On this sleepy Saturday in August we are having what is, by all appearances, a classic slow news weekend. But one news story of note is Cass Sunstein’s resignation as White House overseer of regulation. No reason was given for his departure.

Sunstein’s tenure was controversial. Labor and consumer activists and liberals in general were not exactly the biggest fans of the guy. Dan Froomkin explained why in this excellent profile from last year. The problem is with Sunstein’s basic ideological orientation: he accepts the neo-liberal, corporate-friendly frame that regulations tend to be too burdensome, and should be avoided or scrapped whenever possible. To that end, his top priority, upon assuming his job as regulatory czar, was to conduct an in-depth review of existing regulations, with an eye toward trashing the ones that are deemed to be too costly to business.

Coming at a time when radically deregulated financial markets pretty much crashed the entire global economy, plus, as Froomkin noted, the BP oil spill, the Upper Big Branch mine explosion, and “a bevy of food- and toy-related health scares and other dangers,” this seemed like a grotesquely misplaced priority.

As Froomkin points out in his article about Sunstein’s resignation, in office, the man did seem, for the most part, to stick to his Republican lite, anti-regulatory agenda. He is credited with scrapping or delaying “critically important regulations proposed by Obama’s cabinet agencies, including those intended to improve air quality, limit exposure to silica, and protect minors from dangerous agricultural work.” In addition, he implemented other dubious measures, “such as one that allows many poultry plants to speed up processing lines by eliminating federal inspectors.”

Predictably, this still wasn’t enough to make Sunstein’s critics on the right happy. However, according to Froomkin, it did earn him a semi-regular slot on the Wall Street Journal op-ed page, and at least some of the wingnuts speak warmly of him. For example, alleged car thief, arsonist, and gun-wielding punk Rep. Darrell Issa is on record as a fan:

Cass Sunstein appeared to recognize the harm overly burdensome regulations inflict on economic growth and job creation — although he was not able to stop the tsunami of regulations enacted by the Obama administration.

You can definitely count me as an un-fan, though.

I should point out that I have something of a personal connection with Sunstein. When I was a graduate student in public policy, I took his course in labor and employment law. I have nothing but praise for Sunstein as a teacher. He was a clear, engaging, and cogent lecturer, and also was one of the those exemplary individuals who will respond to your email questions within minutes. I was especially impressed by the latter trait, particularly since he was a hyper-busy superstar professor. I have had professors who were more or less completely unknown who would just ignore student emails. My adviser, for instance, who was hardly a household name, was someone whom I literally had to stalk (really — I’d get hold of his schedule for the quarter and hang out by the doorway after class to buttonhole him!). Otherwise I could never get in touch with him, because he would never respond to emails and phone calls (he was notorious for doing this with everybody).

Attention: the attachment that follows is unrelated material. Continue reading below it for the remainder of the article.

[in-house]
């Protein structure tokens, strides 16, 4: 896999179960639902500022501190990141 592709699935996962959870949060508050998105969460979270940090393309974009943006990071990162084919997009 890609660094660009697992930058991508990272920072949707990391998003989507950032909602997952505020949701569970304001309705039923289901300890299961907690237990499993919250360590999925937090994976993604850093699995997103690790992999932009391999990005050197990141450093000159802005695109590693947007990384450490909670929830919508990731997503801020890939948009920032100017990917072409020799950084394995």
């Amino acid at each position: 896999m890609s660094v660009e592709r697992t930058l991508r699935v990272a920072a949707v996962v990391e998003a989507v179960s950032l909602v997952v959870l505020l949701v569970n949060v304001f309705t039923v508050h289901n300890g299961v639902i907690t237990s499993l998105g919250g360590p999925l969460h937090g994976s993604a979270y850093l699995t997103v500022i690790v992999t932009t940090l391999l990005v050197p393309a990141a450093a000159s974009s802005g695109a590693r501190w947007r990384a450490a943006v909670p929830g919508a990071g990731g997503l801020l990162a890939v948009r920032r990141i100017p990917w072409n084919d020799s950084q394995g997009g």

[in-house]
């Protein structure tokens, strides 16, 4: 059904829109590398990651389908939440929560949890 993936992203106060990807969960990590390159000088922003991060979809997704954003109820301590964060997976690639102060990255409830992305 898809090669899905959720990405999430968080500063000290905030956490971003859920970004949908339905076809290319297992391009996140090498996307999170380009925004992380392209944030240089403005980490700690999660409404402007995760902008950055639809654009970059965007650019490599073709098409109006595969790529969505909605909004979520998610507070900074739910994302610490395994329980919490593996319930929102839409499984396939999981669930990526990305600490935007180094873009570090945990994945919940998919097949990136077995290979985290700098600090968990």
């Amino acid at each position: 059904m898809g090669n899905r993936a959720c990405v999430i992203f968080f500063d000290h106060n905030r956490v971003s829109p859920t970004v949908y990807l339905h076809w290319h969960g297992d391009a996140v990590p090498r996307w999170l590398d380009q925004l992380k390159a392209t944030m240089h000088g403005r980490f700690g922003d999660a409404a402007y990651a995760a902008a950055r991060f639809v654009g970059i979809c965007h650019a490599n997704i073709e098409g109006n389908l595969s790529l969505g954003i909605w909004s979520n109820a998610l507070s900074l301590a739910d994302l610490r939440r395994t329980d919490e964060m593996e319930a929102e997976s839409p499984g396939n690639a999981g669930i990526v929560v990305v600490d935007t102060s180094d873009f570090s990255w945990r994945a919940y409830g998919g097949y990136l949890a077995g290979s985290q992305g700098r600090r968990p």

So yes, I appreciated not only Sunstein’s lectures, which could be quite dazzling on occasion (and were not tainted by much ideological bias, so far as I could see), but also his generosity in making himself available to students.

But I do remember one moment that made me seriously call his judgment into question. He was announcing a campus event sponsored by the Federalist Society, and not only mentioned the fact that that organization was doing the sponsoring, but totally went out of his way to praise them and kiss up to them, in the most sycophantic way possible. I think he might even have explicitly denied that they had an ideological agenda! — or at least came close to doing so. I almost lost my lunch, and at that moment, sadly, I lost respect for Professor Sunstein. He is way too smart a man to not understand exactly what the Federalist Society is up to. So I had to conclude that either: a) he agrees with their extremist political agenda, or b) he doesn’t agree with it, but is possessed of “vaulting ambition which o’erleaps itself,” and that, to satisfy that ambition, he is over-eager to smarmily placate power — even the nastiest elements of it.

I vote for b), personally.

Finally, I will close with the concluding paragraph of the Froomkin piece, which manages to smuggle in a delightfully rude and disrespectful scatological metaphor. Bravo, Mr. Froomkin!

But some critics expect little change. “While Sunstein’s office served as the health and safety sphincter for the federal government, he was not running his own agenda,” said Ruch. “He was merely taking direction from a finger-in-the-wind White House.”

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Kathleen Geier is a writer and public policy researcher who lives in Chicago. She blogs at Inequality Matters. Find her on Twitter: @Kathy_Gee